Professor Rupert Pearse said most ICU Covid patients were not jabbed
Up to nine in ten Covid patients in London’s intensive care units are not vaccinated, a medic has claimed.
Professor Rupert Pearse, an ICU doctor at the Royal London Hospital, warned those who are well enough to talk often beg for doctors to vaccinate them immediately.
He said more patient were being admitted in their 20s and 30s who are not jabbed, as he begged Londoners of all ages to get vaccinated.
London has the lowest vaccination rates in the country, with just 61 per cent of eligible people double-dosed compared to the 82 per cent average across the UK.
The NHS and UKHSA do not provide a breakdown of hospital admissions by vaccination status.
Professor Pearse told BBC Radio 4’s Today programme: ‘Between 80 and 90 per cent of the patients that we have are unvaccinated.
‘The great majority of us are vaccinated so you’re always going to get a few patients with Covid even though they’ve had the vaccine.’
He added: ‘Almost all of our unvaccinated patients who are well enough to talk say they have been anxious about getting the vaccine, or didn’t know who to believe.
‘The most common thing they say is, “Can I have the vaccine now please?”.’
It comes as London’s hospitals gear up for an anticipated surge in Covid admissions after becoming the country’s Omicron capital.
Professor Pearse is based at London Royal Hospital in the north of the capital. It currently has 25 patients in intensive care, according to the latest figures
Graph shows London’s daily Covid cases by date reported. It reveals they initially shot up when Omicron first emerged, but may now be stabalising despite predictions that infections are doubling every two to three days
The above shows that the vast majority of hospital admissions are still among the over-85s
More Covid curbs could be avoided if London’s hospitalisations do not surge above 400
Further Covid curbs could be dodged if London’s hospitalisations do not surge above 400 by the end of this week, it has been suggested.
The capital was first to feel the full force of the Omicron variant as cases skyrocketed.
Its Covid admissions have now doubled in a fortnight, with 245 recorded on December 19, the latest available.
Ministers and Government scientists are now watching hour by hour to see whether they hit 400 by the end of the week.
The i newspaper reports that although this is not a hard and fast threshold, if it is not reached it could mean that no legally enforced restrictions are needed after Christmas.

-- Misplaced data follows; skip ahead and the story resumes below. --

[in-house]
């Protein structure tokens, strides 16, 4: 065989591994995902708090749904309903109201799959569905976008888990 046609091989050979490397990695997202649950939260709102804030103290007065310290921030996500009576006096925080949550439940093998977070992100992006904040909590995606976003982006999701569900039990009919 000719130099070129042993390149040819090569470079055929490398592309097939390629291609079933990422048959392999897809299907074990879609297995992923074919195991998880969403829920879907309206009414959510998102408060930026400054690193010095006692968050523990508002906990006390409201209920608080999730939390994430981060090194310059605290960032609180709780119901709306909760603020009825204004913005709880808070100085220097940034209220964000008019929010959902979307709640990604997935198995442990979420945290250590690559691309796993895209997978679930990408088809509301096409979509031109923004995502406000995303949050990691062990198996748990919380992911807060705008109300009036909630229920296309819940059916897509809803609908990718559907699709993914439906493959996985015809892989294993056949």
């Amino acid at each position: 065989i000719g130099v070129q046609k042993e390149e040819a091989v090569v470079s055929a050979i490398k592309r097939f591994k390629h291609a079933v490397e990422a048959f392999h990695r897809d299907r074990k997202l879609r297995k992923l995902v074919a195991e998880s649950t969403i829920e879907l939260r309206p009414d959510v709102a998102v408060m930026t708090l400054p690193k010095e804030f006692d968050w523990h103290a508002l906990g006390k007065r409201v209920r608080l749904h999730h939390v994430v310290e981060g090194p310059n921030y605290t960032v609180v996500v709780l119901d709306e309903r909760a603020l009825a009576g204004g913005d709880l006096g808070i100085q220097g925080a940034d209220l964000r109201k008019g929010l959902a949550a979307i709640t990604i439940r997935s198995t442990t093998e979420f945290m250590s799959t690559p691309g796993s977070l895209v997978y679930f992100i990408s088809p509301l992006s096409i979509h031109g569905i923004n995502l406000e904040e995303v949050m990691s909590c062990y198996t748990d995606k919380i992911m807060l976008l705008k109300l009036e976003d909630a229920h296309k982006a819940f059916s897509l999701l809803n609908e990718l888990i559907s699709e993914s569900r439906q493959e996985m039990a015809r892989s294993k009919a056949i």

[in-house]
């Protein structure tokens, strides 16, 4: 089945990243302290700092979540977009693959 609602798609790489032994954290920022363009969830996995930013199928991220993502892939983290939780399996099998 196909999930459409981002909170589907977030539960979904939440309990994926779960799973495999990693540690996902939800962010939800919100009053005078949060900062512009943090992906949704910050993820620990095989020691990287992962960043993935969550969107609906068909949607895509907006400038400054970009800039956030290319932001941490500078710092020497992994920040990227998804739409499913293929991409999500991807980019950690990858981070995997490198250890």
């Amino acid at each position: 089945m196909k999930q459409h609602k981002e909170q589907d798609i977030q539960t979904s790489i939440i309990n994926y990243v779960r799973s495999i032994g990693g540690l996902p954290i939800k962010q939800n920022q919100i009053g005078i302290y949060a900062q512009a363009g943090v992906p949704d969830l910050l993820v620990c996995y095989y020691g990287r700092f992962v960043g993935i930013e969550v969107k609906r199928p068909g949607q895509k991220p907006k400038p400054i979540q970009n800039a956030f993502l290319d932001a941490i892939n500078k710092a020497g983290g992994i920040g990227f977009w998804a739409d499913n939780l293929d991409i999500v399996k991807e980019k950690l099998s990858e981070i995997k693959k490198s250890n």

The Prime Minister is expected to announce tougher guidance in the coming days that would come into force on December 27.
Latest figures show its hospitalisations have doubled in a fortnight, with 245 admissions recorded on December 19.
Hospitals in London have doubled their ICU capacity in preparation for the winter.
But intensive care admissions are currently flat — likely due to the lag between infection and serious illness.
There are early signs that people being admitted to general wards with Omicron are experiencing milder illness.
Covid scientists and ministers are watching the capital’s numbers closely, and are understood to believe that if they surge above 400 this week it would be a warning sign that more restrictions are needed nationwide.
At Professor Pearse’s hospital, the Royal London, there were 25 Covid patients in ICU on December 14, and 25 patients on ventilators.
This was barely a change from two weeks ago, but most of these admissions are thought to be down to Delta because of the time taken for a Covid patient to become seriously ill.
Hospitalisation figures are not broken down by age between hospitals.
But older people — who are more at risk from the virus — still make up the majority of admissions.
The booster roll out which targeted older age groups first may explain why the hospital is currently seeing more admissions among younger people, who were only recently able to get the extra jabs.
In London 33.4 per cent of people have got a booster jab, compared to 52 per cent nationally.
There has not been enough time between the recent surge in infections in London for severe cases to start appearing in ICU.
London’s infections spiralled more than 60 per cent week-on-week yesterday, after another 20,491 cases were confirmed.
Many hospitals in the capital have already drawn up contingency plans to handle staff absences brought on by the variant – even if the disease does turn out to be milder and not cause a wave of admissions.
Current rules require staff who catch the virus to self-isolate. Those who are close contacts of a positive case must stay home until they get a negative PCR test which can take around three days.
Self-isolation was today slashed from 10 days to seven as long as someone gets two negative lateral flow tests to avoid a de facto lockdown.
Hospitalisations in the capital have doubled in a week, with the number of admissions now reaching 245. This is the highest level since late February when the country was still under tight restrictions.
The number of patients in ICU has remained around 200 over the last two weeks, although this is likely because of the lag between catching the virus and becoming seriously ill.
Staff absences have risen by more than half in a week, however, driven by the spread of Covid.
Nationally, hospitalisations are yet to surge but this may be because the variant has only recently spread to the rest of the country.